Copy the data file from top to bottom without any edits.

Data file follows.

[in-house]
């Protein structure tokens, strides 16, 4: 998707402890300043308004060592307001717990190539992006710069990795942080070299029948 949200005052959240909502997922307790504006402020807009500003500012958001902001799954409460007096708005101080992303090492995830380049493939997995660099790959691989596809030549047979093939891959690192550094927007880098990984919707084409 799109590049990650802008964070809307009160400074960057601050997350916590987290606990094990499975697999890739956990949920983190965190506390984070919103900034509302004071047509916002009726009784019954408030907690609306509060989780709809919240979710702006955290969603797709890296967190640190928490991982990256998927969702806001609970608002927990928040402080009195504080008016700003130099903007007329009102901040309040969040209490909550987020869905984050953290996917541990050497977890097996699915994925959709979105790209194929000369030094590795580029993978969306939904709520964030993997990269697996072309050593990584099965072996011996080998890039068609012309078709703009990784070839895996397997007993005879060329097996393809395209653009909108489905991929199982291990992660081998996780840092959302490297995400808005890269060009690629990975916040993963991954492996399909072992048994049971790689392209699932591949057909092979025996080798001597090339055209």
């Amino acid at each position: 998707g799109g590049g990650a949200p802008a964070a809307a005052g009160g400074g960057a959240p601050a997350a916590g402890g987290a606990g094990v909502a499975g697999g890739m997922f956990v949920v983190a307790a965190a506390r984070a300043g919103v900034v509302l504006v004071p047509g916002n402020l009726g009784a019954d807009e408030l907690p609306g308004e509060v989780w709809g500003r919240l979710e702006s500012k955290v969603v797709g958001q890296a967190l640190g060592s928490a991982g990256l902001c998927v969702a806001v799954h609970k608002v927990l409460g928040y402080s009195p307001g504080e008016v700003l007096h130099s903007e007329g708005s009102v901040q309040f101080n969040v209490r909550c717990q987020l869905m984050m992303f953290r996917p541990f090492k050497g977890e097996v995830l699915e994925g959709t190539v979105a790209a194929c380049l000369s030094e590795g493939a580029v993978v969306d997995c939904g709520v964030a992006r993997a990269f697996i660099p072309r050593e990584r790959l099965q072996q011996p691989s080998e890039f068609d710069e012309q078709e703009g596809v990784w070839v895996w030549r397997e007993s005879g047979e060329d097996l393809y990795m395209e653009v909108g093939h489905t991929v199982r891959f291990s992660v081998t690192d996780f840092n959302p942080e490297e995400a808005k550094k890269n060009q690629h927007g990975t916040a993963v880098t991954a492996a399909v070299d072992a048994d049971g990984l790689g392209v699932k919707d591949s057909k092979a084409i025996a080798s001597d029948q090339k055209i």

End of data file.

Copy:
[in-house]
């Protein structure tokens, strides 16, 4: 998707402890300043308004060592307001717990190539992006710069990795942080070299029948 949200005052959240909502997922307790504006402020807009500003500012958001902001799954409460007096708005101080992303090492995830380049493939997995660099790959691989596809030549047979093939891959690192550094927007880098990984919707084409 799109590049990650802008964070809307009160400074960057601050997350916590987290606990094990499975697999890739956990949920983190965190506390984070919103900034509302004071047509916002009726009784019954408030907690609306509060989780709809919240979710702006955290969603797709890296967190640190928490991982990256998927969702806001609970608002927990928040402080009195504080008016700003130099903007007329009102901040309040969040209490909550987020869905984050953290996917541990050497977890097996699915994925959709979105790209194929000369030094590795580029993978969306939904709520964030993997990269697996072309050593990584099965072996011996080998890039068609012309078709703009990784070839895996397997007993005879060329097996393809395209653009909108489905991929199982291990992660081998996780840092959302490297995400808005890269060009690629990975916040993963991954492996399909072992048994049971790689392209699932591949057909092979025996080798001597090339055209």
């Amino acid at each position: 998707g799109g590049g990650a949200p802008a964070a809307a005052g009160g400074g960057a959240p601050a997350a916590g402890g987290a606990g094990v909502a499975g697999g890739m997922f956990v949920v983190a307790a965190a506390r984070a300043g919103v900034v509302l504006v004071p047509g916002n402020l009726g009784a019954d807009e408030l907690p609306g308004e509060v989780w709809g500003r919240l979710e702006s500012k955290v969603v797709g958001q890296a967190l640190g060592s928490a991982g990256l902001c998927v969702a806001v799954h609970k608002v927990l409460g928040y402080s009195p307001g504080e008016v700003l007096h130099s903007e007329g708005s009102v901040q309040f101080n969040v209490r909550c717990q987020l869905m984050m992303f953290r996917p541990f090492k050497g977890e097996v995830l699915e994925g959709t190539v979105a790209a194929c380049l000369s030094e590795g493939a580029v993978v969306d997995c939904g709520v964030a992006r993997a990269f697996i660099p072309r050593e990584r790959l099965q072996q011996p691989s080998e890039f068609d710069e012309q078709e703009g596809v990784w070839v895996w030549r397997e007993s005879g047979e060329d097996l393809y990795m395209e653009v909108g093939h489905t991929v199982r891959f291990s992660v081998t690192d996780f840092n959302p942080e490297e995400a808005k550094k890269n060009q690629h927007g990975t916040a993963v880098t991954a492996a399909v070299d072992a048994d049971g990984l790689g392209v699932k919707d591949s057909k092979a084409i025996a080798s001597d029948q090339k055209i």